This is the third in a series of posts on Measure Z, which is on Oakland’s November ballot and which we support. In the first, we talked about why police matter. In the second we talked about Measure Z’s minimum staffing requirement. Here, we talk about Operation Cease Fire and violence prevention programs.
Oakland’s Operation Cease Fire Is Making a Difference and Should Be Expanded
Beginning in 2011, MOBN! was one of two Oakland groups (the other was Oakland Community Organizations) advocating to have the City implement a Cease Fire program following the model described by David Kennedy in “Don’t Shoot.” This is the gun-violence reduction strategy that has succeeded as an organizing principle in Cincinnati, Boston and many other cities. Comparing this year to the past three, murders are down 34%, firearm assaults 17% and robberies 22%. We are convinced Cease Fire has played a major role. But like most municipal activities (and not just in Oakland), Cease Fire has been under resourced, with no guaranteed source of revenue for its program manager or data analysis, and an inadequate number of case managers. Measure Z provides funding to expand this very important strategy.
Many Violence Prevention Programs Provide Real Value to the Community; Measure Z’s Data-Based Selection Criteria and Oversight Requirements Will Strongly Favor the Selection and Retention of Violence Prevention Programs That Actually Prevent Violence.
A common refrain from those who know little about violence prevention programs goes something like this: “There’s no evidence that any of these violence prevention programs actually have any impact in reducing violence.” MOBN! has spent a lot of time looking at Oakland’s programs, and we have found that like most generalities, this one is an untrue oversimplification. Furthermore, we are convinced that the oversight requirements in the new measure will have a positive impact in making sure that violence prevention programs funded by the new measure must prove they are reducing violence.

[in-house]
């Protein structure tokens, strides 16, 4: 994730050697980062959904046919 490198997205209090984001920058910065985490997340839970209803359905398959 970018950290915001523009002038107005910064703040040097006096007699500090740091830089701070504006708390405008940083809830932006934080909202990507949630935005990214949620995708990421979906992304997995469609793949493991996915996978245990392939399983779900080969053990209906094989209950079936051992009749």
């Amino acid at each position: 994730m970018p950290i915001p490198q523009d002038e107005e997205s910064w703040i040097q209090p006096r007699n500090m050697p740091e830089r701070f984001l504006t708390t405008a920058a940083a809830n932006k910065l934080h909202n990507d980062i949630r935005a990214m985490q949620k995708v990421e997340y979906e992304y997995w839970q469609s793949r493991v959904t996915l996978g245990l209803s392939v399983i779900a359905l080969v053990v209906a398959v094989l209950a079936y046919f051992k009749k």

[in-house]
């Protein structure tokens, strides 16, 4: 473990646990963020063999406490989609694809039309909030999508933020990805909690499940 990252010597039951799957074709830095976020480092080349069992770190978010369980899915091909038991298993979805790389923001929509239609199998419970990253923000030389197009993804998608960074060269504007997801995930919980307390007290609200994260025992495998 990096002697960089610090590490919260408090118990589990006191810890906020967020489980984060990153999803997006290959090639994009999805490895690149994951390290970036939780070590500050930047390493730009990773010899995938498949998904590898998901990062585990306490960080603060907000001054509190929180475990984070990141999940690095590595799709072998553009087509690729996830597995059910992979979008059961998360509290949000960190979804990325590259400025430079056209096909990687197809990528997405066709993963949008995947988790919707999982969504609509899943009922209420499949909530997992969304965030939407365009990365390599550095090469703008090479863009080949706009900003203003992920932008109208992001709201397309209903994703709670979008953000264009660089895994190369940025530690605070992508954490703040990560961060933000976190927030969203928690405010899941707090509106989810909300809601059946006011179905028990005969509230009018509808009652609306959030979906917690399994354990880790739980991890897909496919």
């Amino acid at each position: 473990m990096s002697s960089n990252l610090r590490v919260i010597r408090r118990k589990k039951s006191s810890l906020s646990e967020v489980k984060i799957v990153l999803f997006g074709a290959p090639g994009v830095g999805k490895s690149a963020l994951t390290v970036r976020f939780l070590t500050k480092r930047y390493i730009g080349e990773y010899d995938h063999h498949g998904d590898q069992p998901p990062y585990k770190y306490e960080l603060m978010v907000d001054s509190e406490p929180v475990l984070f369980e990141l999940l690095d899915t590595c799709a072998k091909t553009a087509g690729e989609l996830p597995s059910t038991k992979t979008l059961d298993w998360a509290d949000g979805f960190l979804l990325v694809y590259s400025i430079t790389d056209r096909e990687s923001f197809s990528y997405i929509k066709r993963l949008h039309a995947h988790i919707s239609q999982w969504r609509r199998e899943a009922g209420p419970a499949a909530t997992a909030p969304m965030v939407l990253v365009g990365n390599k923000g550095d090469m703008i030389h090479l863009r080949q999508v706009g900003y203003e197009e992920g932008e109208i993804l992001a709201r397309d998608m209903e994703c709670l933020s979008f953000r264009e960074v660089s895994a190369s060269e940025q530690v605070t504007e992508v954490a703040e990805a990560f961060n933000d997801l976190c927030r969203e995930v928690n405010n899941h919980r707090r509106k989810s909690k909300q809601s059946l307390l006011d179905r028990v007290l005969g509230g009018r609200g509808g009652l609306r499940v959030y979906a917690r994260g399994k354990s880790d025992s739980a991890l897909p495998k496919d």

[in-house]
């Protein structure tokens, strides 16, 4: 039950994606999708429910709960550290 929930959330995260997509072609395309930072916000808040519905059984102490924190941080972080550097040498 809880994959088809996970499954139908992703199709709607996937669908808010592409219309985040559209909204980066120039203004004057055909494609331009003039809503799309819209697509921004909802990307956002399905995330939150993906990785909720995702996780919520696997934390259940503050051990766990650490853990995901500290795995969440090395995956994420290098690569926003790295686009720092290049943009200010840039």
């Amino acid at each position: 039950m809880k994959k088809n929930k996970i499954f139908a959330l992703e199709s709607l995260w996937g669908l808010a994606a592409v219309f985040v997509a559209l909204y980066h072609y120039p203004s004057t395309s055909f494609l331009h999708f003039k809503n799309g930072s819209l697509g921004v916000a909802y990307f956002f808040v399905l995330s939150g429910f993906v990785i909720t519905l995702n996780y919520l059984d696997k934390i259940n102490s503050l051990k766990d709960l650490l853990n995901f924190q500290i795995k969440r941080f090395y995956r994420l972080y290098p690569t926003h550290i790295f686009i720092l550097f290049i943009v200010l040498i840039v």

Are there programs that are less than perfect? We imagine there are. But we also know there are programs providing essential re-entry services – job search skills and jobs, education, training, life skills — to recently incarcerated persons released into the community. We know there are responders to violence in the community who have an enormous impact on keeping acts of violence from being compounded by acts of revenge. We know that Operation Cease Fire won’t work without program support. And we know Oakland’s Department of Human Services has data showing that the majority of tracked service recipients in these programs stay out of the criminal justice system.
There are three features in the accountability portions of Measure Z we really like:
- First, violence prevention programs under Measure Z must arise out of a “coordination of public systems and community-based social services with a joint focus on youth and young adults at highest risk of violence as guided by data analysis.” In other words, let’s use data to figure out who we need to serve to reduce the risk of violence, and then coordinate everything done by public systems (police, probation, human services, etc.) and non-profit service providers to reduce the risk among those persons.
- Second, Measure Z replaces the former Measure Y oversight committee, to which anyone could be appointed, with a new “Public Safety and Services Violence Prevention Commission” whose nine members must have experience in criminal justice, public health, social services, research and evaluation, finance, audits, and/or public policy.
- Third, the new commission has far more significant responsibilities than the Measure Y oversight committee, including participation in setting evaluation criteria, recommending strategies for continuance and termination, and participation in a meaningful way in the evaluation process.
While It Is Not The Answer to All of Our Public Safety Needs, Measure Z Has The Potential of Helping Oakland Improve Public Safety With No Increase In Taxes. Defeat of the Measure Will Seriously Damage The City.
When it began collaborating on this ballot measure, Make Oakland Better Now! was looking for global solutions to all of Oakland’s crime problems. As part of the process, we worked with other organizations in a public opinion research endeavor which showed us, unfortunately, that Oakland voters are not ready for the global solutions and that above all else, they didn’t want a tax increase. And they were adamant they wanted violence prevention services to be part of any measure they voted on. So we worked with our partners in the community to urge a ballot measure that improved Measure Y and gave Oaklanders better value for their small parcel tax and parking tax. Measure Z does those things. It deserves Oaklanders’ votes.